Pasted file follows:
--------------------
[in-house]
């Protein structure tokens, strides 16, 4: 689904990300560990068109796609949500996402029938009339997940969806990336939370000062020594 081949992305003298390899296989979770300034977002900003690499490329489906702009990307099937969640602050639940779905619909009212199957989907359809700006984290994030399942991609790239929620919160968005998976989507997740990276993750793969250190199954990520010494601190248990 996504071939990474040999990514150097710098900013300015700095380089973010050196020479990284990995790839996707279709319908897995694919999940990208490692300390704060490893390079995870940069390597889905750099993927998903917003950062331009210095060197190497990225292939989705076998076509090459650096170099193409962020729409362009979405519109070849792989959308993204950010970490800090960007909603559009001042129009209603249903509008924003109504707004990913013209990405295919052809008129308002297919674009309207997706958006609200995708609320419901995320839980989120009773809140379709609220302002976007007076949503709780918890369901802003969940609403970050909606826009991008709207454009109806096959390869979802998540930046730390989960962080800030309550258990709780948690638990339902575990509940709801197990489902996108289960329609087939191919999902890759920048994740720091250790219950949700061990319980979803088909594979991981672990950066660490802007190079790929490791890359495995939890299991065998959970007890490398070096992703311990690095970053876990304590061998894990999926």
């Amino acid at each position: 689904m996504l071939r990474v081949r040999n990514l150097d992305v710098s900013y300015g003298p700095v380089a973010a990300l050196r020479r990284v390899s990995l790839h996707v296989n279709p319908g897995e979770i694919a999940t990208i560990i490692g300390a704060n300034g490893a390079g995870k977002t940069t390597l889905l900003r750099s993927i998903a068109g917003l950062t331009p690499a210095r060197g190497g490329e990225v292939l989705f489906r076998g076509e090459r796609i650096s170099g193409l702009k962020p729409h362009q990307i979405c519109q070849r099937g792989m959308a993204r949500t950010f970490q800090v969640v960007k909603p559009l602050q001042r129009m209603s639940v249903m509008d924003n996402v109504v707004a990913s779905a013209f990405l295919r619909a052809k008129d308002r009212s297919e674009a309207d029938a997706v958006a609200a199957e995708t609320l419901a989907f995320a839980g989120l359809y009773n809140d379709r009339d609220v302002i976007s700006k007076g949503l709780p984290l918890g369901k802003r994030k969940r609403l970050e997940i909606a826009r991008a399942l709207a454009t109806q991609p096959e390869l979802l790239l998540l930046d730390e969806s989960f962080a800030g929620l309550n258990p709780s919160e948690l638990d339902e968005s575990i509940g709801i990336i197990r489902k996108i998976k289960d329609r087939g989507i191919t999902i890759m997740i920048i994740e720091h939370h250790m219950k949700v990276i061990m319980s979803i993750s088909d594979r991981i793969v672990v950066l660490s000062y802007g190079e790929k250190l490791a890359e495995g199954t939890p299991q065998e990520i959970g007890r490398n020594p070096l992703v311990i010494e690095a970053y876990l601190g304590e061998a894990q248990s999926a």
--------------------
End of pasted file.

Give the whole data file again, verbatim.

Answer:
[in-house]
């Protein structure tokens, strides 16, 4: 689904990300560990068109796609949500996402029938009339997940969806990336939370000062020594 081949992305003298390899296989979770300034977002900003690499490329489906702009990307099937969640602050639940779905619909009212199957989907359809700006984290994030399942991609790239929620919160968005998976989507997740990276993750793969250190199954990520010494601190248990 996504071939990474040999990514150097710098900013300015700095380089973010050196020479990284990995790839996707279709319908897995694919999940990208490692300390704060490893390079995870940069390597889905750099993927998903917003950062331009210095060197190497990225292939989705076998076509090459650096170099193409962020729409362009979405519109070849792989959308993204950010970490800090960007909603559009001042129009209603249903509008924003109504707004990913013209990405295919052809008129308002297919674009309207997706958006609200995708609320419901995320839980989120009773809140379709609220302002976007007076949503709780918890369901802003969940609403970050909606826009991008709207454009109806096959390869979802998540930046730390989960962080800030309550258990709780948690638990339902575990509940709801197990489902996108289960329609087939191919999902890759920048994740720091250790219950949700061990319980979803088909594979991981672990950066660490802007190079790929490791890359495995939890299991065998959970007890490398070096992703311990690095970053876990304590061998894990999926």
């Amino acid at each position: 689904m996504l071939r990474v081949r040999n990514l150097d992305v710098s900013y300015g003298p700095v380089a973010a990300l050196r020479r990284v390899s990995l790839h996707v296989n279709p319908g897995e979770i694919a999940t990208i560990i490692g300390a704060n300034g490893a390079g995870k977002t940069t390597l889905l900003r750099s993927i998903a068109g917003l950062t331009p690499a210095r060197g190497g490329e990225v292939l989705f489906r076998g076509e090459r796609i650096s170099g193409l702009k962020p729409h362009q990307i979405c519109q070849r099937g792989m959308a993204r949500t950010f970490q800090v969640v960007k909603p559009l602050q001042r129009m209603s639940v249903m509008d924003n996402v109504v707004a990913s779905a013209f990405l295919r619909a052809k008129d308002r009212s297919e674009a309207d029938a997706v958006a609200a199957e995708t609320l419901a989907f995320a839980g989120l359809y009773n809140d379709r009339d609220v302002i976007s700006k007076g949503l709780p984290l918890g369901k802003r994030k969940r609403l970050e997940i909606a826009r991008a399942l709207a454009t109806q991609p096959e390869l979802l790239l998540l930046d730390e969806s989960f962080a800030g929620l309550n258990p709780s919160e948690l638990d339902e968005s575990i509940g709801i990336i197990r489902k996108i998976k289960d329609r087939g989507i191919t999902i890759m997740i920048i994740e720091h939370h250790m219950k949700v990276i061990m319980s979803i993750s088909d594979r991981i793969v672990v950066l660490s000062y802007g190079e790929k250190l490791a890359e495995g199954t939890p299991q065998e990520i959970g007890r490398n020594p070096l992703v311990i010494e690095a970053y876990l601190g304590e061998a894990q248990s999926a």